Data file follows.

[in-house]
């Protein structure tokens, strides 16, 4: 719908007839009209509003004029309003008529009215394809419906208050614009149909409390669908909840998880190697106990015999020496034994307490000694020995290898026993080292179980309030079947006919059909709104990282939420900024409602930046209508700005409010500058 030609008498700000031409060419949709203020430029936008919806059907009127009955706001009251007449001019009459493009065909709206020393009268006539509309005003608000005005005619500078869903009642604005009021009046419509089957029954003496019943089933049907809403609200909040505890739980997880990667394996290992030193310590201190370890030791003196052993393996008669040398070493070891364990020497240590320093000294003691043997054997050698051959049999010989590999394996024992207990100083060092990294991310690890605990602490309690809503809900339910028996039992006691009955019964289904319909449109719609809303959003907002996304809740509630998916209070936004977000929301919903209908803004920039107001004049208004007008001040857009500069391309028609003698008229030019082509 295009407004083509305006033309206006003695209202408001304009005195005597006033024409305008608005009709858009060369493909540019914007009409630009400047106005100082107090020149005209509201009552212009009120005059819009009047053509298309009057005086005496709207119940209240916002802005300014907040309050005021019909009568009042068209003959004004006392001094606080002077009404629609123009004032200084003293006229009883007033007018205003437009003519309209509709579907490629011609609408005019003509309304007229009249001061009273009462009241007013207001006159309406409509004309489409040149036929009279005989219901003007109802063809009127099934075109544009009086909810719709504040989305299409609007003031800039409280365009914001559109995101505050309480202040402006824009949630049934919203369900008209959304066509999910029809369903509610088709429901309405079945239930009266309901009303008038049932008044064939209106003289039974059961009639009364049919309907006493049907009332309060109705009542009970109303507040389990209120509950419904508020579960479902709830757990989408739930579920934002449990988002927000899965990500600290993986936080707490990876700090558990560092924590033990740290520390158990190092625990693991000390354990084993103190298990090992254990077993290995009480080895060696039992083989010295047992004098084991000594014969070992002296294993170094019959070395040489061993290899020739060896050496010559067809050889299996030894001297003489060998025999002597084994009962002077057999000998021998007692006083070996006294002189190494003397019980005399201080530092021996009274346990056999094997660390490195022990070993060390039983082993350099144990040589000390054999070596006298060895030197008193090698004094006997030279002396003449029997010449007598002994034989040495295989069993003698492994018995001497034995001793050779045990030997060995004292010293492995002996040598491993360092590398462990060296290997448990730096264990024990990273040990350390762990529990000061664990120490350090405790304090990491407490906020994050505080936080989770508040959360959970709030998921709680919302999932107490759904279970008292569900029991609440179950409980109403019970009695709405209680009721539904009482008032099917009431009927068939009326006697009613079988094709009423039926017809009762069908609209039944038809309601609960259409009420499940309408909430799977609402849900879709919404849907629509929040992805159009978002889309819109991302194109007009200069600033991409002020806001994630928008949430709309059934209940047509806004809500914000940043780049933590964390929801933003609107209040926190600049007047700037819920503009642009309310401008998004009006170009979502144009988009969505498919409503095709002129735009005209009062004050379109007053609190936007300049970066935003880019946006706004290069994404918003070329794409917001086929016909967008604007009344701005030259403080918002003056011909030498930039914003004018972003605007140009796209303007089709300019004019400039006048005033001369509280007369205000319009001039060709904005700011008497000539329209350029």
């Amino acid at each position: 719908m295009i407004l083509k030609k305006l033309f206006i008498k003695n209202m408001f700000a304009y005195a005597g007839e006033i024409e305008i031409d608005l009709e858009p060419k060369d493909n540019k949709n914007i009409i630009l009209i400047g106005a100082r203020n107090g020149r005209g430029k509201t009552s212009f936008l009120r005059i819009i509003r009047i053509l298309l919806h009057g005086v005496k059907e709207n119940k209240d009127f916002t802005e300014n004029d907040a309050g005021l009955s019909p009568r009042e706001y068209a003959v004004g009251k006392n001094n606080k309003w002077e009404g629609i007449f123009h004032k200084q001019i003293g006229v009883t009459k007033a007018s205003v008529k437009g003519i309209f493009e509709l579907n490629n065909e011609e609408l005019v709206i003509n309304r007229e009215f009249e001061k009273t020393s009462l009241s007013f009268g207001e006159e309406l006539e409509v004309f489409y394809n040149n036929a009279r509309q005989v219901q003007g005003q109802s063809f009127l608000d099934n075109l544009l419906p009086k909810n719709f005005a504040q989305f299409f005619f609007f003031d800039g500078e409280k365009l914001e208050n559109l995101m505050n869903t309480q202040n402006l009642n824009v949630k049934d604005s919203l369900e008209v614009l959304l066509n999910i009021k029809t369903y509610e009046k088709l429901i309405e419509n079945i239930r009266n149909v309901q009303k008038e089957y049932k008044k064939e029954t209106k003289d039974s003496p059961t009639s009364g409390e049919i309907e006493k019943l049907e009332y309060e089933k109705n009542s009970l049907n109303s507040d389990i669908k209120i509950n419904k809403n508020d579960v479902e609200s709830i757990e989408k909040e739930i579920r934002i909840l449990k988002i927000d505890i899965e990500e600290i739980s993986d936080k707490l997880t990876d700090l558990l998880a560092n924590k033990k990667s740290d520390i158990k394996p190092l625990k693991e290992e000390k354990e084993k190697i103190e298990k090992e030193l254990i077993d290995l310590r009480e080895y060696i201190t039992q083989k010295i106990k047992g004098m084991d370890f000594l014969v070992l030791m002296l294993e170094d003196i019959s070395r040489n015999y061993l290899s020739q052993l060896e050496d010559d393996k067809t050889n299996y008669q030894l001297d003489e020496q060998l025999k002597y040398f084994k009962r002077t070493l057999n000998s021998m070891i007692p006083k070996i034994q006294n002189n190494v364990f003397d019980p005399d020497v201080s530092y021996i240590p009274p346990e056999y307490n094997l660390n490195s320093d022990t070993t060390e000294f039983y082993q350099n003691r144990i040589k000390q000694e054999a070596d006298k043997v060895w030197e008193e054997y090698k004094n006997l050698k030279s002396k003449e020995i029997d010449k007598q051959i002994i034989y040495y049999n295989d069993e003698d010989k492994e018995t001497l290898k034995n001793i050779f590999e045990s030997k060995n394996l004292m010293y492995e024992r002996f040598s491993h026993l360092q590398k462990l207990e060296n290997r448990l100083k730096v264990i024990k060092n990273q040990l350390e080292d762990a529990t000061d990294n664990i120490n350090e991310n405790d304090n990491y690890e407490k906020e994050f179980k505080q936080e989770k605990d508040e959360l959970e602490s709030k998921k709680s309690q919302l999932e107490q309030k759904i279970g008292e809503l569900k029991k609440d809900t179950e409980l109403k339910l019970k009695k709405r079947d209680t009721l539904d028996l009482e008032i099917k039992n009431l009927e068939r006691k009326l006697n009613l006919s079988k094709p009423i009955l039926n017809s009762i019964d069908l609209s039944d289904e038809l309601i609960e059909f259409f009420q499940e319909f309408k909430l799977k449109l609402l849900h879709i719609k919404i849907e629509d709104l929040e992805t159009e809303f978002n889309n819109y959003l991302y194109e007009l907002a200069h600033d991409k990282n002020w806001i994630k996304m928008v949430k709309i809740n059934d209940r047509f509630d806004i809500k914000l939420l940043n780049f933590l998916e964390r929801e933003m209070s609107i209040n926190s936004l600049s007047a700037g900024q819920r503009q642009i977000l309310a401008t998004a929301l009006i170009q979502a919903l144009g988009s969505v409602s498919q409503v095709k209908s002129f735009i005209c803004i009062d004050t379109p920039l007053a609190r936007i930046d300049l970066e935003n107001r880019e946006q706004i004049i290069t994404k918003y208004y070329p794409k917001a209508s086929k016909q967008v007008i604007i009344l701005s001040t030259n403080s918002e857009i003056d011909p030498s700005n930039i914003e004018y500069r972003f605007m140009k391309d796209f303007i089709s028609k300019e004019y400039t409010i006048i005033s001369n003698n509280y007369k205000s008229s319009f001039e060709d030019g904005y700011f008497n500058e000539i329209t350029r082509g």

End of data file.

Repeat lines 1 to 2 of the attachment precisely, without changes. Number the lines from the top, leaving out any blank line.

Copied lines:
[in-house]
């Protein structure tokens, strides 16, 4: 719908007839009209509003004029309003008529009215394809419906208050614009149909409390669908909840998880190697106990015999020496034994307490000694020995290898026993080292179980309030079947006919059909709104990282939420900024409602930046209508700005409010500058 030609008498700000031409060419949709203020430029936008919806059907009127009955706001009251007449001019009459493009065909709206020393009268006539509309005003608000005005005619500078869903009642604005009021009046419509089957029954003496019943089933049907809403609200909040505890739980997880990667394996290992030193310590201190370890030791003196052993393996008669040398070493070891364990020497240590320093000294003691043997054997050698051959049999010989590999394996024992207990100083060092990294991310690890605990602490309690809503809900339910028996039992006691009955019964289904319909449109719609809303959003907002996304809740509630998916209070936004977000929301919903209908803004920039107001004049208004007008001040857009500069391309028609003698008229030019082509 295009407004083509305006033309206006003695209202408001304009005195005597006033024409305008608005009709858009060369493909540019914007009409630009400047106005100082107090020149005209509201009552212009009120005059819009009047053509298309009057005086005496709207119940209240916002802005300014907040309050005021019909009568009042068209003959004004006392001094606080002077009404629609123009004032200084003293006229009883007033007018205003437009003519309209509709579907490629011609609408005019003509309304007229009249001061009273009462009241007013207001006159309406409509004309489409040149036929009279005989219901003007109802063809009127099934075109544009009086909810719709504040989305299409609007003031800039409280365009914001559109995101505050309480202040402006824009949630049934919203369900008209959304066509999910029809369903509610088709429901309405079945239930009266309901009303008038049932008044064939209106003289039974059961009639009364049919309907006493049907009332309060109705009542009970109303507040389990209120509950419904508020579960479902709830757990989408739930579920934002449990988002927000899965990500600290993986936080707490990876700090558990560092924590033990740290520390158990190092625990693991000390354990084993103190298990090992254990077993290995009480080895060696039992083989010295047992004098084991000594014969070992002296294993170094019959070395040489061993290899020739060896050496010559067809050889299996030894001297003489060998025999002597084994009962002077057999000998021998007692006083070996006294002189190494003397019980005399201080530092021996009274346990056999094997660390490195022990070993060390039983082993350099144990040589000390054999070596006298060895030197008193090698004094006997030279002396003449029997010449007598002994034989040495295989069993003698492994018995001497034995001793050779045990030997060995004292010293492995002996040598491993360092590398462990060296290997448990730096264990024990990273040990350390762990529990000061664990120490350090405790304090990491407490906020994050505080936080989770508040959360959970709030998921709680919302999932107490759904279970008292569900029991609440179950409980109403019970009695709405209680009721539904009482008032099917009431009927068939009326006697009613079988094709009423039926017809009762069908609209039944038809309601609960259409009420499940309408909430799977609402849900879709919404849907629509929040992805159009978002889309819109991302194109007009200069600033991409002020806001994630928008949430709309059934209940047509806004809500914000940043780049933590964390929801933003609107209040926190600049007047700037819920503009642009309310401008998004009006170009979502144009988009969505498919409503095709002129735009005209009062004050379109007053609190936007300049970066935003880019946006706004290069994404918003070329794409917001086929016909967008604007009344701005030259403080918002003056011909030498930039914003004018972003605007140009796209303007089709300019004019400039006048005033001369509280007369205000319009001039060709904005700011008497000539329209350029």